Motorcycles are not safe!
MY STORY: English language learners from Portland Adult Education share their story in their own words.
My name is Marie-Immaculee. My country is DRC Congo, Kinshasa. My tribe is Tabwa.
I have four grandparents I never met because they lived in other countries. My grandparents were farmers. My mother’s name is Justine. She is a widow and lives in Africa. My family was nine children. My brother Dieudonne is a scientist. Makcel is blind. Emmanuel is a mechanic, and Jef is in the military. My sister Micheline lives in America.
Two of my brothers were boisterous at school and home. Every day they were punished. The girls had too much work. (Cooking, cleaning the house, watching children.) Every morning all family had prayers. But the two brothers always sleeping!
I have five children, two sons and three daughters. My husband Gilbert lives in Africa. After work, my husband sat in the living room and drank juice and read the newspaper. After we ate, we watched TV to see the news of the world.
Before, in DRC Congo, I was a sewing teacher. I had 25 students. I also help the women in Human Rights. It is a good job.
I have many friends in Portland. I also have friends in DRC Congo and Burundi. Many friends I have are teachers or seamstresses. One friend I met in Portland. Her name is Diane. She lives on Deering Avenue. She is married.
When I was young I lived in Bukavu. My neighborhood had one restaurant. It was next to a big school in the city. There were too many students going for learning. There was a football stadium and the Christian church. Every Sunday, families came here to buy African food. (Rice, chicken, vegetables, and goat.) I am afraid of snakes and lions. I hate mosquitos!
My school in Goma was a boarding school for girls. I got my high school diploma and a degree in sewing. I like to learn the technology of sewing by hand and by machine. My school gave me this opportunity. Happy times!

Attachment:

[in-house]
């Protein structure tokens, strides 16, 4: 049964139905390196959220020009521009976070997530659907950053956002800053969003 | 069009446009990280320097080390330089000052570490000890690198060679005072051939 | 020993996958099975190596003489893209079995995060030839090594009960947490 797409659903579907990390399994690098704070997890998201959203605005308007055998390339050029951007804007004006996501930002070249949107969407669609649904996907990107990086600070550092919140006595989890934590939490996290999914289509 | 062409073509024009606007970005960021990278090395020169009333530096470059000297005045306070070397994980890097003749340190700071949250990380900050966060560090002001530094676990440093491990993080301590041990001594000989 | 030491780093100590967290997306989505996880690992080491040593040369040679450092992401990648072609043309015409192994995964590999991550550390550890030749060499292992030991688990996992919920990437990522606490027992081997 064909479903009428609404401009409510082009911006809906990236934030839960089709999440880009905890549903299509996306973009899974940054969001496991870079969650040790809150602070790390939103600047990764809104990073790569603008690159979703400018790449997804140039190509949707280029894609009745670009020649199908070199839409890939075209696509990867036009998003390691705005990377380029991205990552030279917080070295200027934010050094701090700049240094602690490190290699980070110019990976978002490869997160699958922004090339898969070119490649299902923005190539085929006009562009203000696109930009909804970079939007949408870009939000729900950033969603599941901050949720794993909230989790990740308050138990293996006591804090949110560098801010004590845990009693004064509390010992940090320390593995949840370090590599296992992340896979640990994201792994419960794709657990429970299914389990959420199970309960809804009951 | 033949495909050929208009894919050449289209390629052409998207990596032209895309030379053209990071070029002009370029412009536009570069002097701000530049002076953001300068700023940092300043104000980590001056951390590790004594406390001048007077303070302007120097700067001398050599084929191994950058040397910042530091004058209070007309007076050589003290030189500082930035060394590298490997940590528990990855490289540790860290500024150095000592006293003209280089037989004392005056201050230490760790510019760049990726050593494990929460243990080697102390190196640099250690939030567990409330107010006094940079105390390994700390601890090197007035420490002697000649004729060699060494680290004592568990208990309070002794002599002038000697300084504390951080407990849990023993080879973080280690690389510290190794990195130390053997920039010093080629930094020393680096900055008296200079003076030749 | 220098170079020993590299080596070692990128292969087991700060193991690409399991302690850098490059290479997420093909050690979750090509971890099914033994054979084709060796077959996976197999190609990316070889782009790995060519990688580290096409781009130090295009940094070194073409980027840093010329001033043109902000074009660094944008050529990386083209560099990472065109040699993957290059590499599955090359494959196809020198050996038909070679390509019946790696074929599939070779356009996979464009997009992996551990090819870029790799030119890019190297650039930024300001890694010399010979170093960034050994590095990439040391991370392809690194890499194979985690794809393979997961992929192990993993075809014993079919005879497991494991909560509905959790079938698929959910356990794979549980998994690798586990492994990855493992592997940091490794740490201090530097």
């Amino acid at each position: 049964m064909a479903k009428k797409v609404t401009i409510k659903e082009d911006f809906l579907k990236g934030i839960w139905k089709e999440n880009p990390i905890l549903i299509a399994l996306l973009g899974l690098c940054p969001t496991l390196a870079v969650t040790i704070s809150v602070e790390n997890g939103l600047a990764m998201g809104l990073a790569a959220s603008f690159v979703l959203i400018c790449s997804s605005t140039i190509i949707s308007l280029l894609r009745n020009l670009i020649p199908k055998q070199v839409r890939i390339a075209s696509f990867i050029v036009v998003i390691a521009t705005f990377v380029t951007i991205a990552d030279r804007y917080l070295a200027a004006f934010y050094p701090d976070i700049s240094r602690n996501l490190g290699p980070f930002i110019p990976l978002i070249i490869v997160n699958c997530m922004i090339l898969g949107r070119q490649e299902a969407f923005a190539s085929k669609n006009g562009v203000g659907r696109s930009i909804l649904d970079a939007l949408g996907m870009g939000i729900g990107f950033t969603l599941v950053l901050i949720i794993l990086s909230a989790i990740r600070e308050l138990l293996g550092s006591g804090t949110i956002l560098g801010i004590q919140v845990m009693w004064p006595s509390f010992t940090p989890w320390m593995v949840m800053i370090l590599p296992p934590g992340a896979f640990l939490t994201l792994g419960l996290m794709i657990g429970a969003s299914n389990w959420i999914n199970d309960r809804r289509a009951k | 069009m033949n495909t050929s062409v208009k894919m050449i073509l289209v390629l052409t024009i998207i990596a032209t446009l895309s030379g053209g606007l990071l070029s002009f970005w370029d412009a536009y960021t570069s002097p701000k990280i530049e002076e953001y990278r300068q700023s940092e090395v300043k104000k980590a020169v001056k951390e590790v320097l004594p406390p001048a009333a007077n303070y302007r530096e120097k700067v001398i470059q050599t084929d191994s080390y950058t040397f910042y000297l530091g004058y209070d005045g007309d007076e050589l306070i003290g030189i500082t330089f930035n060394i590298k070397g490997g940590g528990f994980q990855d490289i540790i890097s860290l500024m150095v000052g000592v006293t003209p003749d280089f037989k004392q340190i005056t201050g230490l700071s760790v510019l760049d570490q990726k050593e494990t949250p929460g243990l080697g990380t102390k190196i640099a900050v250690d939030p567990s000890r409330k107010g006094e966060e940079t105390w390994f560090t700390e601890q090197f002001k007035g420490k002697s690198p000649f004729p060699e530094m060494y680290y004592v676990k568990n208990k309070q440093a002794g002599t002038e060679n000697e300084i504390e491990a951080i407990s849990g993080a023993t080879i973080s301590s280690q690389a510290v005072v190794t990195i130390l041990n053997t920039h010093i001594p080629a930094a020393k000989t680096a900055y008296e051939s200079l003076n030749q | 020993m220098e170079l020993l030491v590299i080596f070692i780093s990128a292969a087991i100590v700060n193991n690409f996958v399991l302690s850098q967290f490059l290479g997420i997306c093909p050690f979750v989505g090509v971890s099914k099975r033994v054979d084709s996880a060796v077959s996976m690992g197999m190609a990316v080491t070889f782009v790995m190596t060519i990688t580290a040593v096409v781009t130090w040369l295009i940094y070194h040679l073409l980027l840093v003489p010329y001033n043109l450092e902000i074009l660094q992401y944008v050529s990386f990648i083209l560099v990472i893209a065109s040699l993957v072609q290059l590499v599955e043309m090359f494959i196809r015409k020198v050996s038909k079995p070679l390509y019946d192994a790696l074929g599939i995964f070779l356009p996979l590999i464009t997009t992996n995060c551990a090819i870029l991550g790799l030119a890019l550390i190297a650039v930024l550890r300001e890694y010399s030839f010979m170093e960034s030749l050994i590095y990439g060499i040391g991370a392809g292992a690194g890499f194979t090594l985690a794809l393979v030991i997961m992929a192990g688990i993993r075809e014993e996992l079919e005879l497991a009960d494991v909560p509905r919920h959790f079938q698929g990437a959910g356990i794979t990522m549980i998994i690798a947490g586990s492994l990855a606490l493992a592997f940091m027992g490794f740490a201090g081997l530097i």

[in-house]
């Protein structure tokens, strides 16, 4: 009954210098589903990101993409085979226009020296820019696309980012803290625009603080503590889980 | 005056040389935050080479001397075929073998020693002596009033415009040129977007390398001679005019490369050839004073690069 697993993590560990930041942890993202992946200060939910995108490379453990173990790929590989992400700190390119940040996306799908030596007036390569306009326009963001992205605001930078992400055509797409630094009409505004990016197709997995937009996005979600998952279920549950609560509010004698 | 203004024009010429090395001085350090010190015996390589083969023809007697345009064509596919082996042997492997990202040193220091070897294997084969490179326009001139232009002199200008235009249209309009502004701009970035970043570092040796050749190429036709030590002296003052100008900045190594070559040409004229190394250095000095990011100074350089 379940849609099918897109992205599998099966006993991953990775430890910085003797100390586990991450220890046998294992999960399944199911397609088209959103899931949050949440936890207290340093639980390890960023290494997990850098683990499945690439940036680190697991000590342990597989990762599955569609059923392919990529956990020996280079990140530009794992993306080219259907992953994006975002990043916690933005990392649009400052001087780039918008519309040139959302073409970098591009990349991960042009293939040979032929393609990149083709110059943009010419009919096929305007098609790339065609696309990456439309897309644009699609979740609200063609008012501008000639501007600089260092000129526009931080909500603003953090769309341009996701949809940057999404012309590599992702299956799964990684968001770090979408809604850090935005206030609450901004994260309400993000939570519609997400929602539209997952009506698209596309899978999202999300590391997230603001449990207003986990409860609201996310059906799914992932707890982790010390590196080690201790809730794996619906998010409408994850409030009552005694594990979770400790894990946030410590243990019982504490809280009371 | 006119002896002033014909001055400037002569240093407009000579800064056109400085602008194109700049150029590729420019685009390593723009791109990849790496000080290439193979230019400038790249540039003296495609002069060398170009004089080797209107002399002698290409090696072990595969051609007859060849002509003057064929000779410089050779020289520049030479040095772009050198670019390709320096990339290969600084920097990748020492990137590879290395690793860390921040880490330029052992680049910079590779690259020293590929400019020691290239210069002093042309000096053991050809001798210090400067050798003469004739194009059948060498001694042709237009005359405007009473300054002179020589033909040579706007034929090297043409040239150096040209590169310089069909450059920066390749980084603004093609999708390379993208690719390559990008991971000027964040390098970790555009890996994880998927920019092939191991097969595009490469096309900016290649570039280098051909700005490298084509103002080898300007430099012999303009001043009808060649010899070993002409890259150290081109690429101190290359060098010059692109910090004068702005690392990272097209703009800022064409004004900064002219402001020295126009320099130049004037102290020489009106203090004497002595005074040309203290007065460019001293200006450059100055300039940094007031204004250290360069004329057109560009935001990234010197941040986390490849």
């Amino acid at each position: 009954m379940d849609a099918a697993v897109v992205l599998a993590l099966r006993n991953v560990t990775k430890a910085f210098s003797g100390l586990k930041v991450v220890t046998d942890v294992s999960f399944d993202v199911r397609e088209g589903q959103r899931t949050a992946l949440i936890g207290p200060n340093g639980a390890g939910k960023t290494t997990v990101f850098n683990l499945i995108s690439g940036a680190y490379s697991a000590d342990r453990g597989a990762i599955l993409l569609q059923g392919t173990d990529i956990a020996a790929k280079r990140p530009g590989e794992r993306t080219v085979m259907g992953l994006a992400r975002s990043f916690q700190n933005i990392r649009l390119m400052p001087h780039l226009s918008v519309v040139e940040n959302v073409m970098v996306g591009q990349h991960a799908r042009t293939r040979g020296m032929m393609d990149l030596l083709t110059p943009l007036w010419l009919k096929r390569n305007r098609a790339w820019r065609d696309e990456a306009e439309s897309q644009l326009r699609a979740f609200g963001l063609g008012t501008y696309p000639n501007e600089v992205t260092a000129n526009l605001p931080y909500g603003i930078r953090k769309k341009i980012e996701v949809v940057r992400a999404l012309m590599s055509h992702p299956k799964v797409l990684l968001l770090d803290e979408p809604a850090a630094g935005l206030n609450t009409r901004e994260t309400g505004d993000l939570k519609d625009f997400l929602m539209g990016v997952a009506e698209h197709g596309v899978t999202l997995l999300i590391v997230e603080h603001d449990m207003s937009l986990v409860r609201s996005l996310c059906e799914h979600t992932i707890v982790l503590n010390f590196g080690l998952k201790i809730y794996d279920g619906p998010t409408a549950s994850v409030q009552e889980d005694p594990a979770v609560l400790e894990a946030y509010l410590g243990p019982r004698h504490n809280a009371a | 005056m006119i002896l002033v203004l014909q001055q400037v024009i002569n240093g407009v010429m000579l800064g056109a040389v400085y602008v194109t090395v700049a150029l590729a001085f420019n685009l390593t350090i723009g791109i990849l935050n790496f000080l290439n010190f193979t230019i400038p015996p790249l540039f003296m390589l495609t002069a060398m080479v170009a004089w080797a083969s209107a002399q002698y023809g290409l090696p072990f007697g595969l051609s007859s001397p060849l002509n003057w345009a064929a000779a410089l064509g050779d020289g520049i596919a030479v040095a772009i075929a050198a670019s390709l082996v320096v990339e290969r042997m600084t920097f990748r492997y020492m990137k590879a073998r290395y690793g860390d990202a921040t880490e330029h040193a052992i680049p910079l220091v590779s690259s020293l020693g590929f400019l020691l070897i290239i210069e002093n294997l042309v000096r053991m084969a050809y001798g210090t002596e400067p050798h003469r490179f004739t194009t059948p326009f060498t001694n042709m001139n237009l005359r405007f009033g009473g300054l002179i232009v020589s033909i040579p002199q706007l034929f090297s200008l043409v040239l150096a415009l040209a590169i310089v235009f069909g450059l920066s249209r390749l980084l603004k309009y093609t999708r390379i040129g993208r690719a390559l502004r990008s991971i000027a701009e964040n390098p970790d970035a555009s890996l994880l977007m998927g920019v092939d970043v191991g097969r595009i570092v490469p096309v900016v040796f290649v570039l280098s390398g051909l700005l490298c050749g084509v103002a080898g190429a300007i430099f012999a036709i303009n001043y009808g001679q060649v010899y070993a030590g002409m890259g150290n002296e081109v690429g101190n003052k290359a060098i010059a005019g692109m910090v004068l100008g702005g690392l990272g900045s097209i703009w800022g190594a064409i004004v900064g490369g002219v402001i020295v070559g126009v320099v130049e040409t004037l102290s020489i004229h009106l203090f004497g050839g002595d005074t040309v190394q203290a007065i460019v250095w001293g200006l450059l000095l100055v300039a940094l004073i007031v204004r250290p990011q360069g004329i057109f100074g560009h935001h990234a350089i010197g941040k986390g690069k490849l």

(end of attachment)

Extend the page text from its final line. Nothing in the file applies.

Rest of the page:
In my country I rode a motorcycle. I took a motorcycle because no car. I had to go fast to work at 8 o’clock AM. On the first day I fell down and knocked over. Motorcycles are not safe.
On my first day in Portland, I took the bus to go to the immigration office. I took wrong number bus. I not ask the driver. I lost in Portland.
In May, the daughter of my pastor had a wedding. I sewed many, many dresses. My volunteer job in church is to alter clothing for the people at church. I sew the robes for the people in the choir.
My first goal is to get my asylum documents and to bring my family here. In my country is difficulty and insecurity. I am upset because last week my daughter gave me the news my mother is sick with diabetes. I believe her house is not good because she has no money.
I need the good job. I pay the rent and pay for my car. I wish to start a sewing business. I will buy materials and start classes for sewing. I will pay the taxes to the government.
My big wish is to make the world more beautiful and to do justice to everybody. When all work together to end nastiness and nasty actions my goal will be complete.
-Marie-Immaculee is an ELL student at Portland Adult Education.